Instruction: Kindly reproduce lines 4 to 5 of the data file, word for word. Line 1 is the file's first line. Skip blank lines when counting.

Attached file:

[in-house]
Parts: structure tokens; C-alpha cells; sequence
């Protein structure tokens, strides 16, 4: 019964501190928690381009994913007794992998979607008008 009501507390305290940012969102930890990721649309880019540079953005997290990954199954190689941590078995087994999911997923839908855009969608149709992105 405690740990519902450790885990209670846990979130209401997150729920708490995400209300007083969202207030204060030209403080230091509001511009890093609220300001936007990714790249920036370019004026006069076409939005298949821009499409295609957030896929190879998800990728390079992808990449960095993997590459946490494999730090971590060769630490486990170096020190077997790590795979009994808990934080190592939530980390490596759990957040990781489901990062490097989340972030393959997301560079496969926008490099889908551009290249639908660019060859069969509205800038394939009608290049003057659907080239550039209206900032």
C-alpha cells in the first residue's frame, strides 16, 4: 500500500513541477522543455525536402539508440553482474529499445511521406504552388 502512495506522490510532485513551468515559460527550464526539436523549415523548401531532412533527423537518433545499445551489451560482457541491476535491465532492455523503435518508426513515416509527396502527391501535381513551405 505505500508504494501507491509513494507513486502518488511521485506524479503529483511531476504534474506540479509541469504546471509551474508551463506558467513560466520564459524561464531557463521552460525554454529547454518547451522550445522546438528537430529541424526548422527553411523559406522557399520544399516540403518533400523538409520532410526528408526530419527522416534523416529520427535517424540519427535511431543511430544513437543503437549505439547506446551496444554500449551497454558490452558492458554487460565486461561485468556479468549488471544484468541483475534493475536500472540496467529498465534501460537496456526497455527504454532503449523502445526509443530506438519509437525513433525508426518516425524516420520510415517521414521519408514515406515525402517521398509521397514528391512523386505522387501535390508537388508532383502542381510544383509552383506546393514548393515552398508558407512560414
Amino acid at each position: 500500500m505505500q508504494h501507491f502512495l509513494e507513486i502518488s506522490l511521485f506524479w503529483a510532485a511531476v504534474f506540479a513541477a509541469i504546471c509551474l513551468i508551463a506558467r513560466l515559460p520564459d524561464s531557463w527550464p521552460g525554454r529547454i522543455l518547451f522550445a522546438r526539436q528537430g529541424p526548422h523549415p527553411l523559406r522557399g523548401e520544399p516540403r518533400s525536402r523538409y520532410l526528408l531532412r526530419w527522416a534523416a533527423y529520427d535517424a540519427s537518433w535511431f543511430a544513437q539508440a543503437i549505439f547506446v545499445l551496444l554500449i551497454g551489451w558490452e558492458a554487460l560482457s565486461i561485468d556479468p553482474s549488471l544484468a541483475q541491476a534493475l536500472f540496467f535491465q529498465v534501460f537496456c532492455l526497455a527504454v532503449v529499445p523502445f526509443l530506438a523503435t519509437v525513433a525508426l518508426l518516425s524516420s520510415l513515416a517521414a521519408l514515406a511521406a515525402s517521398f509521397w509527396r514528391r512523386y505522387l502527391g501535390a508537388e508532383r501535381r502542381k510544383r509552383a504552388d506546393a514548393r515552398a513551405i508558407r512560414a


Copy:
C-alpha cells in the first residue's frame, strides 16, 4: 500500500513541477522543455525536402539508440553482474529499445511521406504552388 502512495506522490510532485513551468515559460527550464526539436523549415523548401531532412533527423537518433545499445551489451560482457541491476535491465532492455523503435518508426513515416509527396502527391501535381513551405 505505500508504494501507491509513494507513486502518488511521485506524479503529483511531476504534474506540479509541469504546471509551474508551463506558467513560466520564459524561464531557463521552460525554454529547454518547451522550445522546438528537430529541424526548422527553411523559406522557399520544399516540403518533400523538409520532410526528408526530419527522416534523416529520427535517424540519427535511431543511430544513437543503437549505439547506446551496444554500449551497454558490452558492458554487460565486461561485468556479468549488471544484468541483475534493475536500472540496467529498465534501460537496456526497455527504454532503449523502445526509443530506438519509437525513433525508426518516425524516420520510415517521414521519408514515406515525402517521398509521397514528391512523386505522387501535390508537388508532383502542381510544383509552383506546393514548393515552398508558407512560414
Amino acid at each position: 500500500m505505500q508504494h501507491f502512495l509513494e507513486i502518488s506522490l511521485f506524479w503529483a510532485a511531476v504534474f506540479a513541477a509541469i504546471c509551474l513551468i508551463a506558467r513560466l515559460p520564459d524561464s531557463w527550464p521552460g525554454r529547454i522543455l518547451f522550445a522546438r526539436q528537430g529541424p526548422h523549415p527553411l523559406r522557399g523548401e520544399p516540403r518533400s525536402r523538409y520532410l526528408l531532412r526530419w527522416a534523416a533527423y529520427d535517424a540519427s537518433w535511431f543511430a544513437q539508440a543503437i549505439f547506446v545499445l551496444l554500449i551497454g551489451w558490452e558492458a554487460l560482457s565486461i561485468d556479468p553482474s549488471l544484468a541483475q541491476a534493475l536500472f540496467f535491465q529498465v534501460f537496456c532492455l526497455a527504454v532503449v529499445p523502445f526509443l530506438a523503435t519509437v525513433a525508426l518508426l518516425s524516420s520510415l513515416a517521414a521519408l514515406a511521406a515525402s517521398f509521397w509527396r514528391r512523386y505522387l502527391g501535390a508537388e508532383r501535381r502542381k510544383r509552383a504552388d506546393a514548393r515552398a513551405i508558407r512560414a